Typically, we don’t think much about our kidneys – that is, until something happens and we are suffering from a painful infection, or we see one for sale on eBay. But maintaining healthy kidneys has a profound effect on our quality of life.
According to the National Kidney Foundation, 26 million Americans suffer from kidney disease, and most don’t even know it. Although heredity plays a part in the likelihood of developing kidney disease, most cases can be prevented through lifestyle changes.
It takes a lot to keep our bodies running, and our internal systems create a great deal of waste. The kidneys are in charge of filtering waste from the bloodstream and channeling it out of the body via urine. When the kidneys are unable to function fully, waste builds up and toxic sickness and disease appear.
If you want to keep your kidneys healthy, try making their job easier by incorporating some of these healthy habits.
Flushing your system gives your kidneys a much-needed boost in maintaining their cleanup duties. “Every day, the kidneys filter around 200 quarts of fluid. Of these, approximately 2 quarts are removed from the body in the form of urine, and 198 are recovered by the bloodstream,” wrote health contributor James McIntosh.
“Keeping our body hydrated is important at all stages of life,” said Mark Hymas, executive director of Copper Ridge Healthcare. “Selecting water as your daily drink of choice staves off the dangers of dehydration, but it also aids in digestion, eases joints and maintains proper kidney function.”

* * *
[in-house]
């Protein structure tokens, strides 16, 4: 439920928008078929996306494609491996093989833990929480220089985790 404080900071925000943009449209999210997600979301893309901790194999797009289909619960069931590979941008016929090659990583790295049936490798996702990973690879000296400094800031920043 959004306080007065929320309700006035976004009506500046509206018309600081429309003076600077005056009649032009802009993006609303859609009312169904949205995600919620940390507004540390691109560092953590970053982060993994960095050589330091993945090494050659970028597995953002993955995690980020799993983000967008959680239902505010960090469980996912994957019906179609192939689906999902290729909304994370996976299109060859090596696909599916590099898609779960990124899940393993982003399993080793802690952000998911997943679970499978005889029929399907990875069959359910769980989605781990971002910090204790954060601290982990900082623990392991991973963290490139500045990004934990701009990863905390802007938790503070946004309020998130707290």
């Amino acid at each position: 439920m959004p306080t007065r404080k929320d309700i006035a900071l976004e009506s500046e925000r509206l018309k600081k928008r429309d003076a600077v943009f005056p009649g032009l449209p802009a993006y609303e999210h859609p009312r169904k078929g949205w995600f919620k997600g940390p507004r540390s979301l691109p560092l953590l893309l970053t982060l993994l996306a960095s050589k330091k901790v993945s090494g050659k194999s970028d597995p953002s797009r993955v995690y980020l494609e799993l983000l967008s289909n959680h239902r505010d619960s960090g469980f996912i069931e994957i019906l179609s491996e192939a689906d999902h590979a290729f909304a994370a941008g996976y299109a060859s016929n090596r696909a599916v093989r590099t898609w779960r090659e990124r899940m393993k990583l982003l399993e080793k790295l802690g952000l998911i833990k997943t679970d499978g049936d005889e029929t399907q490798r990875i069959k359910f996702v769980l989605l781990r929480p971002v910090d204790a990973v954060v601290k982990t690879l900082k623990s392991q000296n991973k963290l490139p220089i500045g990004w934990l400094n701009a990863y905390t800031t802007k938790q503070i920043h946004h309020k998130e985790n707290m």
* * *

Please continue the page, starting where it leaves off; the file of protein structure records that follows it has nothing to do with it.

Most experts recommend drinking at least 3 liters of fluids for men and 2.2 liters of fluids for women each day.
Scheduling exercise 30 minutes per session at least three times per week adds significant benefits to other vital organs as well. It reduces blood pressure and heart disease, decreases stress, adds flexibility to joints, builds muscle and maintains cardiovascular activity that helps prevent kidney disease.
Don’t overuse over-the-counter medications
“When your kidneys aren’t working properly, medications can build up and cause you harm,” warned the National Kidney Foundation. “It’s important to get your kidneys checked and work with your doctor to make any adjustments to your medication regimen, such as dosing changes or substitutions.”
The National Kidney Foundation also warned against the excessive use of over-the-counter pain medications and antacids. They reported that “as many as 3 to 5 percent of new cases of chronic kidney failure each year may be caused by the overuse of these painkillers. Once kidney disease occurs, continued use of the problem drug makes it worse.”
This summer, make a commitment to better health by showing some kindness to your kidneys. By drinking lots of fluids, exercising regularly, and minimizing the use of over-the-counter medications, you can keep your kidneys in tiptop shape.
This article was previously published by the OC Register and republished here with permission.